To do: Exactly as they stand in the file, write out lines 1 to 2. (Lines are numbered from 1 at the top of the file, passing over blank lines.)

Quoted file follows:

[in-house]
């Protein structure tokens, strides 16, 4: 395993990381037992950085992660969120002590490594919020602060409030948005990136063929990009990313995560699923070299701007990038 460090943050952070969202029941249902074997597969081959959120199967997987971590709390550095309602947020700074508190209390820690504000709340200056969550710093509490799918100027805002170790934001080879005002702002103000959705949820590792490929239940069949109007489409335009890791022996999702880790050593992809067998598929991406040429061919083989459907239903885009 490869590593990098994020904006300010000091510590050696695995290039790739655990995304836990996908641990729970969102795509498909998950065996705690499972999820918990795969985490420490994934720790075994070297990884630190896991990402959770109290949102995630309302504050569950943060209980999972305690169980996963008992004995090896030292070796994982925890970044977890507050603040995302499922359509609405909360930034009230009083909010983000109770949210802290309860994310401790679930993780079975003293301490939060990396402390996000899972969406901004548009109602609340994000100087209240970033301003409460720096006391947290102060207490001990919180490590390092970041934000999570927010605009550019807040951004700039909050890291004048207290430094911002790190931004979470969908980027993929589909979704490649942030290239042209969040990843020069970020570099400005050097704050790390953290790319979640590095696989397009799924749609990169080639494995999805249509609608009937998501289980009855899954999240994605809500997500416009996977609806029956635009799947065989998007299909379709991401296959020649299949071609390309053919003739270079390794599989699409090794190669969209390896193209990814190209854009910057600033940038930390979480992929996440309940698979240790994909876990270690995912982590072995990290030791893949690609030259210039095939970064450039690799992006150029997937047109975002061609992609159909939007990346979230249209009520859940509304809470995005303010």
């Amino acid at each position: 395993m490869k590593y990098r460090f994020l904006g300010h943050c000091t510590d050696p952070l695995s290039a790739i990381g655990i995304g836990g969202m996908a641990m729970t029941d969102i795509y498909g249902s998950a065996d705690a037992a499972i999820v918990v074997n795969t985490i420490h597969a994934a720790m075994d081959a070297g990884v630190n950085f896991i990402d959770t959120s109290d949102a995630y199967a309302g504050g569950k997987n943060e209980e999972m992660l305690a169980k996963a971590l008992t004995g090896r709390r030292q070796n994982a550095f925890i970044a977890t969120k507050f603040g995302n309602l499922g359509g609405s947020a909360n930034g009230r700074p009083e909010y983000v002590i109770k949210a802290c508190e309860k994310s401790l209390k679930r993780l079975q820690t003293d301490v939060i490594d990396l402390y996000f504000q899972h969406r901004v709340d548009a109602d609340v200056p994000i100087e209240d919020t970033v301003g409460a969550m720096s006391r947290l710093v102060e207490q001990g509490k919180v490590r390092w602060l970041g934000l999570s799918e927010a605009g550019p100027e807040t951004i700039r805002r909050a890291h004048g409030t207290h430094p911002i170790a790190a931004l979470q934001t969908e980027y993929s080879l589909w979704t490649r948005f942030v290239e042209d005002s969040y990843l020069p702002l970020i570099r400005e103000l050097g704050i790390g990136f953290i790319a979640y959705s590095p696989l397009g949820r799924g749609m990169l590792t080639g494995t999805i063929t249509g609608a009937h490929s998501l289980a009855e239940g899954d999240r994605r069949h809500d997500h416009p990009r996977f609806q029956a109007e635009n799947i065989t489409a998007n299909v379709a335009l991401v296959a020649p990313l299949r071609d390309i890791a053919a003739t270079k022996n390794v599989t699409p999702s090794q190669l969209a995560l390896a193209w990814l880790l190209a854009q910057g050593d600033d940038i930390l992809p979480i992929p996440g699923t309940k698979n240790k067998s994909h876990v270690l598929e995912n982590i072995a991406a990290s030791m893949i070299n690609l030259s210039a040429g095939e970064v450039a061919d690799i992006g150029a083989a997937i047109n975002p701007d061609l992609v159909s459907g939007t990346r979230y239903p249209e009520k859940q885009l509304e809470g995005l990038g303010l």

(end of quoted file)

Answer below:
[in-house]
């Protein structure tokens, strides 16, 4: 395993990381037992950085992660969120002590490594919020602060409030948005990136063929990009990313995560699923070299701007990038 460090943050952070969202029941249902074997597969081959959120199967997987971590709390550095309602947020700074508190209390820690504000709340200056969550710093509490799918100027805002170790934001080879005002702002103000959705949820590792490929239940069949109007489409335009890791022996999702880790050593992809067998598929991406040429061919083989459907239903885009 490869590593990098994020904006300010000091510590050696695995290039790739655990995304836990996908641990729970969102795509498909998950065996705690499972999820918990795969985490420490994934720790075994070297990884630190896991990402959770109290949102995630309302504050569950943060209980999972305690169980996963008992004995090896030292070796994982925890970044977890507050603040995302499922359509609405909360930034009230009083909010983000109770949210802290309860994310401790679930993780079975003293301490939060990396402390996000899972969406901004548009109602609340994000100087209240970033301003409460720096006391947290102060207490001990919180490590390092970041934000999570927010605009550019807040951004700039909050890291004048207290430094911002790190931004979470969908980027993929589909979704490649942030290239042209969040990843020069970020570099400005050097704050790390953290790319979640590095696989397009799924749609990169080639494995999805249509609608009937998501289980009855899954999240994605809500997500416009996977609806029956635009799947065989998007299909379709991401296959020649299949071609390309053919003739270079390794599989699409090794190669969209390896193209990814190209854009910057600033940038930390979480992929996440309940698979240790994909876990270690995912982590072995990290030791893949690609030259210039095939970064450039690799992006150029997937047109975002061609992609159909939007990346979230249209009520859940509304809470995005303010």